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Ahhh, the Sandwich Generation. Nope, not talking about growing up eating PB&J…how I wish I were. No, I’m talking about those of us who are a part of the Sandwich Generation – taking care of both our kids and our parents…at the same time.
Are you one of them? If not, I bet you know one, maybe more than one. According to an infographic created for Northwest Primary Care, one out of every eight Americans between the ages of 40-60 are both raising a child and caring for a parent….
A fact I have no doubt is true, in fact I know a few.
And I happen to be one.
Who are these caregivers?
- Female – check
- In her mid-40’s – check(ish)
- Married – check
- Employed – check
Yep, that’s me, I’ve hit all four boxes. Congratulations me – I’m a part of the Sandwich Generation.
Frankly, I’ve got it easy, all things considered. I’m one of the lucky ones; truly, my dear Mom is shouldering the bulk of the caregiving for my Dad, and she’s in good health. Even so, I’m getting a healthy dose.
My dear old Dad has been battling stage IV colon cancer for over five years – an amazing outcome all things considered. Sadly, the disease has progressed and he’s transitioned into home hospice care in March.
Amazingly, he’s continued to defy the odds. According to statistics cited in the book “Changing The Way We Die: Compassionate End of Life Care and The Hospice Movement” (fascinating read, by the way), the median stay in hospice is just 19 days (with 36% passing in less than a week).
Not my dad, he’s more than 119 days in – another amazing outcome. But it’s taking its toll.
And, it’s getting harder.
It’s Not Just The Disease
Let’s be frank, watching a loved one decline is awful. It’s sad, it’s scary, it’s depressing. And let me tell you, it’s exhausting. Every day worrying about their caloric intake, their pain levels, their ability to care for themselves, their dignity, their mental state, their wishes, their dreams, their fears…it’s never ending, and it’s every single day.
And for me, it’s not just caring for and worrying about my Dad, the harder part might just be supporting everyone else. Of course, there’s Mom. My Mom, the matriarch, the strong one, the one who we all assume will be okay because she’s always been okay.
There are my siblings, each of us with thoughts, opinions, coping mechanisms of our own.
There are my kids, trying to wrap their heads around being around their beloved Grandad.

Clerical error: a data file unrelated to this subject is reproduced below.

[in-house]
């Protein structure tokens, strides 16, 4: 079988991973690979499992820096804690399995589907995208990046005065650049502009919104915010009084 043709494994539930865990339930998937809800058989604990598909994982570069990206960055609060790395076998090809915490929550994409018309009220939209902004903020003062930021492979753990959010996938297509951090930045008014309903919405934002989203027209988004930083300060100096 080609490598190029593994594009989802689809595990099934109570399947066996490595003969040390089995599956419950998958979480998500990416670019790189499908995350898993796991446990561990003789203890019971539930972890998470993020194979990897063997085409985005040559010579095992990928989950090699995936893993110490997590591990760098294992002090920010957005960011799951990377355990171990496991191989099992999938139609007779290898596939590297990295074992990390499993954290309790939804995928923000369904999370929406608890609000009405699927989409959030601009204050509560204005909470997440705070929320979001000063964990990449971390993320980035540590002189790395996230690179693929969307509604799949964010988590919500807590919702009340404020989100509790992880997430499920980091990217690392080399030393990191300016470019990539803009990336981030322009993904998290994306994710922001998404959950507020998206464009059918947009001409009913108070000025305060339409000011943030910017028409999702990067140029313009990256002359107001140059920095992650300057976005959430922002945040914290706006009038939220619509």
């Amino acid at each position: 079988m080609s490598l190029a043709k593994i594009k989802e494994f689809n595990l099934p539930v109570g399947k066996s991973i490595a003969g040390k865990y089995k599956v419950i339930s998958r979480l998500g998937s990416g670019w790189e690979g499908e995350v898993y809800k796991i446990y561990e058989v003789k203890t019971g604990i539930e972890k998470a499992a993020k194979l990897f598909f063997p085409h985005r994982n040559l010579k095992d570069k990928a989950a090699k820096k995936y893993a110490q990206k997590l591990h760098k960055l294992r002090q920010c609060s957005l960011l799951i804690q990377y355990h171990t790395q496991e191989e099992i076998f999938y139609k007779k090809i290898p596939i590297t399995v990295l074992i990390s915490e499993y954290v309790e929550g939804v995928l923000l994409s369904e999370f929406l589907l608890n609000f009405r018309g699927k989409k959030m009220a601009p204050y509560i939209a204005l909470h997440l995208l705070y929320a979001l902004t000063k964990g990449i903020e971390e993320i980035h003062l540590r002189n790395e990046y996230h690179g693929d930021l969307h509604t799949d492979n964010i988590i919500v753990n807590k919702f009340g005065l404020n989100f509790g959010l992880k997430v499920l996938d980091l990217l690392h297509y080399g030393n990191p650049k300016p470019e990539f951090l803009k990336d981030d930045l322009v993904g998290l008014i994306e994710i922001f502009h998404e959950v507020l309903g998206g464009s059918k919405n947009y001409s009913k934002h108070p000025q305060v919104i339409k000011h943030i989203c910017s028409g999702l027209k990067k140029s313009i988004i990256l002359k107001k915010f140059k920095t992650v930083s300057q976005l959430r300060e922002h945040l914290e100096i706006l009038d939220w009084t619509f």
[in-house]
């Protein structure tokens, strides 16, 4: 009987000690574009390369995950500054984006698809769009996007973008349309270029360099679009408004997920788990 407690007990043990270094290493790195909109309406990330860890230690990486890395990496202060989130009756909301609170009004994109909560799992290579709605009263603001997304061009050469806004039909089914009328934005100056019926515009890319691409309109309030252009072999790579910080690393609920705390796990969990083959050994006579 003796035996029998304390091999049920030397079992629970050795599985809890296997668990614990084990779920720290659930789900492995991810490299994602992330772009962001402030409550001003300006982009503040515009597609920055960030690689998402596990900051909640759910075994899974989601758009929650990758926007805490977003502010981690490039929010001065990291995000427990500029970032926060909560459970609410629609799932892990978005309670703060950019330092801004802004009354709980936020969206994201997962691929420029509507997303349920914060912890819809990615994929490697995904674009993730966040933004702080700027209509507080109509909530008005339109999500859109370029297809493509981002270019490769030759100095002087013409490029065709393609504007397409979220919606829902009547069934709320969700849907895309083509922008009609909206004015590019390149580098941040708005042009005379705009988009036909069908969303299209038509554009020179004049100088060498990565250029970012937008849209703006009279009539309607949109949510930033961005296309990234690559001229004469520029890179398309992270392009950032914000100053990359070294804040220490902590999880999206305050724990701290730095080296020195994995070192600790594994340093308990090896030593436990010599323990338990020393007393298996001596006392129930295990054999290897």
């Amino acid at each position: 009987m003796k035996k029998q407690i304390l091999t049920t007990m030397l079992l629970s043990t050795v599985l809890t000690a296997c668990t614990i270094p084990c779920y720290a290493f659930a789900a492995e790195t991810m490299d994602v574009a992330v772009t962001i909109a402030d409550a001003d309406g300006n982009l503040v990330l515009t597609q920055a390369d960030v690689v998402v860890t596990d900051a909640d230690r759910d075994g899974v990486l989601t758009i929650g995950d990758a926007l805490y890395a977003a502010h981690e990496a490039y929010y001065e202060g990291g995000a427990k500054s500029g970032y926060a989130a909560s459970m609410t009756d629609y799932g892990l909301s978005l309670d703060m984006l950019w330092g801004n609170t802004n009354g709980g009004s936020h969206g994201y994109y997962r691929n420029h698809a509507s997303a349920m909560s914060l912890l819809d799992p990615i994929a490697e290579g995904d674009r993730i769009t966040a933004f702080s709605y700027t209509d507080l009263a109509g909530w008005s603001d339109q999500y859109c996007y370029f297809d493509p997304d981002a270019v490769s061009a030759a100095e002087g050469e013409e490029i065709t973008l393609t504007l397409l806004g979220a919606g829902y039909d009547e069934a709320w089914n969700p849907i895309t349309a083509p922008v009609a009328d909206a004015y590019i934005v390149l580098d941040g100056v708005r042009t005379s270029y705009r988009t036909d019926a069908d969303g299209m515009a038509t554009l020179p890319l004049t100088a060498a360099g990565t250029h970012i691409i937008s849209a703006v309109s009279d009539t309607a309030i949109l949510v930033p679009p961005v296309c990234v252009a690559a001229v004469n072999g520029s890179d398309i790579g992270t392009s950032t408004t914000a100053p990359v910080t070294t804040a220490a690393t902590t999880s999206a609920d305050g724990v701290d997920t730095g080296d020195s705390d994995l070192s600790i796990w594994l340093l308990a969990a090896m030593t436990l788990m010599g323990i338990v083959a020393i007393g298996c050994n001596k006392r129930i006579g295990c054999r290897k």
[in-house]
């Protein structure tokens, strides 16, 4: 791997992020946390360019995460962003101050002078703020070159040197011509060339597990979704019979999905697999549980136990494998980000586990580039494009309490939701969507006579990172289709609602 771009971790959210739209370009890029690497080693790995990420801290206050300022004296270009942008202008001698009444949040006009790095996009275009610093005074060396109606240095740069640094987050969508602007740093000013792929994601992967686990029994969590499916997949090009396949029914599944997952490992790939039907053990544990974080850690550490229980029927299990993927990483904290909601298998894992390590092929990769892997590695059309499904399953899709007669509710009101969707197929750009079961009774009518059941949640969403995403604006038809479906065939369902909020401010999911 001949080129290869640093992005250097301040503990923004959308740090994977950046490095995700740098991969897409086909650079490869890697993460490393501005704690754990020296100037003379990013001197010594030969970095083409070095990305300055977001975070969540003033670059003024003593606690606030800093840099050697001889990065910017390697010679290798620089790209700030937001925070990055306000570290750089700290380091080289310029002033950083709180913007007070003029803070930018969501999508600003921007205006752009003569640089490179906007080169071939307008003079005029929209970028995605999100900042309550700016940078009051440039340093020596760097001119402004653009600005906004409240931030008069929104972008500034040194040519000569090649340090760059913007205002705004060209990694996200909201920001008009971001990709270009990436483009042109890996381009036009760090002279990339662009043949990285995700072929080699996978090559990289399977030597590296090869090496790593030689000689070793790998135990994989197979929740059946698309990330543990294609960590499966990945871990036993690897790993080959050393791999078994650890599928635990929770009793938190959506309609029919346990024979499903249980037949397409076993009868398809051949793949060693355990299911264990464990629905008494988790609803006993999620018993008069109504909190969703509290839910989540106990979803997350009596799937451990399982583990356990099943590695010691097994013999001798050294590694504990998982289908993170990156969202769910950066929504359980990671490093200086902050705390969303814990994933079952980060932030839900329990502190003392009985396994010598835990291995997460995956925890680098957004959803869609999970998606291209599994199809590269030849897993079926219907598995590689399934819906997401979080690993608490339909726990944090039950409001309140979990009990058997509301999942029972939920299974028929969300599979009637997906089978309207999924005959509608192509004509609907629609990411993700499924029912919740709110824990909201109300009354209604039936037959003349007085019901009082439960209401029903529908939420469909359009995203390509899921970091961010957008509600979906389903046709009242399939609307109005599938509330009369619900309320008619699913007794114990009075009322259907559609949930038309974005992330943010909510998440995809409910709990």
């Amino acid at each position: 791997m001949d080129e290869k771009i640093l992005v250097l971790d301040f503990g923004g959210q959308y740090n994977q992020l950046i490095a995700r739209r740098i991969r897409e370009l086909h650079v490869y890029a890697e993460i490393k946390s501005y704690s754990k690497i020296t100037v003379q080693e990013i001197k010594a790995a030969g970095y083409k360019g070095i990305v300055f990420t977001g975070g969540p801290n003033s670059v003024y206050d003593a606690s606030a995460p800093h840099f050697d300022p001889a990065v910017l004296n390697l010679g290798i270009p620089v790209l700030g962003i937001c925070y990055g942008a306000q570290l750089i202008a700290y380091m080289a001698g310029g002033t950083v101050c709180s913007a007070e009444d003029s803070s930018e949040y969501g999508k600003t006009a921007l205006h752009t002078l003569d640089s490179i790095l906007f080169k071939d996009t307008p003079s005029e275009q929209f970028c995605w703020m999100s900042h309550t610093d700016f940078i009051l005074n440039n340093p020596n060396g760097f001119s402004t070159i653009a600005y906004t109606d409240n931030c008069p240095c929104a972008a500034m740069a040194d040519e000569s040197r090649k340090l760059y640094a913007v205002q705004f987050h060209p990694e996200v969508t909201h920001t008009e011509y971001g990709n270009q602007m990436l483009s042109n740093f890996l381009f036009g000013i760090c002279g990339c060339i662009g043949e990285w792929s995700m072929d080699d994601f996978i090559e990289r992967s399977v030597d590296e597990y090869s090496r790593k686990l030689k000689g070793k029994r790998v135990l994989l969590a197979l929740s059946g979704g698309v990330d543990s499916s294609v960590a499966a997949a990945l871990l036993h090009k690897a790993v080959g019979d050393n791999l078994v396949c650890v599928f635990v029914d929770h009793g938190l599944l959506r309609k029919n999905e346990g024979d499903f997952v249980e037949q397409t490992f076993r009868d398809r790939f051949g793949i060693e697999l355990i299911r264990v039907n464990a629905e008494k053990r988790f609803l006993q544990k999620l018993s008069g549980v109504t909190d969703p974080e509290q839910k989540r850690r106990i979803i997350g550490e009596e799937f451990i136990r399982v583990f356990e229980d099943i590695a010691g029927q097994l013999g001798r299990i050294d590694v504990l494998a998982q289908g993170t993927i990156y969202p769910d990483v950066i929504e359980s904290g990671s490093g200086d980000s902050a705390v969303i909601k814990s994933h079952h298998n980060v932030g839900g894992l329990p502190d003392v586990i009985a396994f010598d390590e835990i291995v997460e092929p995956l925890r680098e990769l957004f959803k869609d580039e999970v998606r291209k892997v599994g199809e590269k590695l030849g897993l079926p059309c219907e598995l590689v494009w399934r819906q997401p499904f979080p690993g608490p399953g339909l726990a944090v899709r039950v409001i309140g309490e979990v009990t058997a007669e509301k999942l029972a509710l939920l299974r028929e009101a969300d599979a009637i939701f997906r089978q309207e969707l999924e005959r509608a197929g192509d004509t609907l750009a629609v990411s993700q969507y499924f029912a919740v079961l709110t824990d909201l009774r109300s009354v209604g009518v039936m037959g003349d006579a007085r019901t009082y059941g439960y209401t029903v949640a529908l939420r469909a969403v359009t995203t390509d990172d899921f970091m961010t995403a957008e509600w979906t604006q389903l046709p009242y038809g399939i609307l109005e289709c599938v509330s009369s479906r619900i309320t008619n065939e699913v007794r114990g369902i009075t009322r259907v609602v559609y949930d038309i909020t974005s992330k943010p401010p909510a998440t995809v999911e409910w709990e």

There are my aunts and uncles who are watching from afar and who are relying on me to relay information to them.
And the list continues, my friends, their friends, my co-workers, their co-workers, all wanting to know how Dad is doing. All with the best of intentions, but exhausting to deal with.
So How Am I Coping?
Honestly? It’s day to day and some days better than others. But that’s a separate issue. Back to the issue at hand, how is this Momma coping? Frankly, it’s different every day. A few of the highlights…
And maybe some lowlights….
Escaping – In some ways, I’m lucky, I work full time, and I’m a mom, that in and of itself is an amazing escape. It allows me to think about something, anything, other than what’s happening. Denial, I suppose.
Being there – I’m making it a habit to see my Dad at least once a week, more than that recently. Is it hard? Hell yes, but I want to spend as much time as possible with him while I still can. And, I want to give my Mom a break.
Remembering – Sadly, I watched my own spouse pass away 15+ years ago. But living through it and coming through relatively unscathed, that experience has shaped who I am today and in turn, how I’m handling this.
Sharing – I’m a sharer, over-sharer probably. But sharing helps me process what’s happening and my feelings about it. Talking about it allows me to find alternate perspectives. And I have an amazing tribe of women who build me up and support me. Every.Single.Day
Writing – Maybe this belongs in the sharing category, but I’m writing. I’m writing…a lot. Notes, posts, letters, blog posts – just getting it all down on paper seems to help.
Drinking – The power of a cocktail (or two, maybe three) can be an amazing thing…don’t judge.
Crying – Some days it’s simply tears, or being on the verge. Usually in the shower. Try it, it’s amazing.
Surviving – And most days, simply putting one foot in front of the other is all I can do. And that’s okay.
So, my fellow soldiers in the Sandwich Generation army, my apologies if you were looking for magic tricks to make caregiving easier…I’m sure there are some, but this gal is just trying to cope and make it through, one day at a time.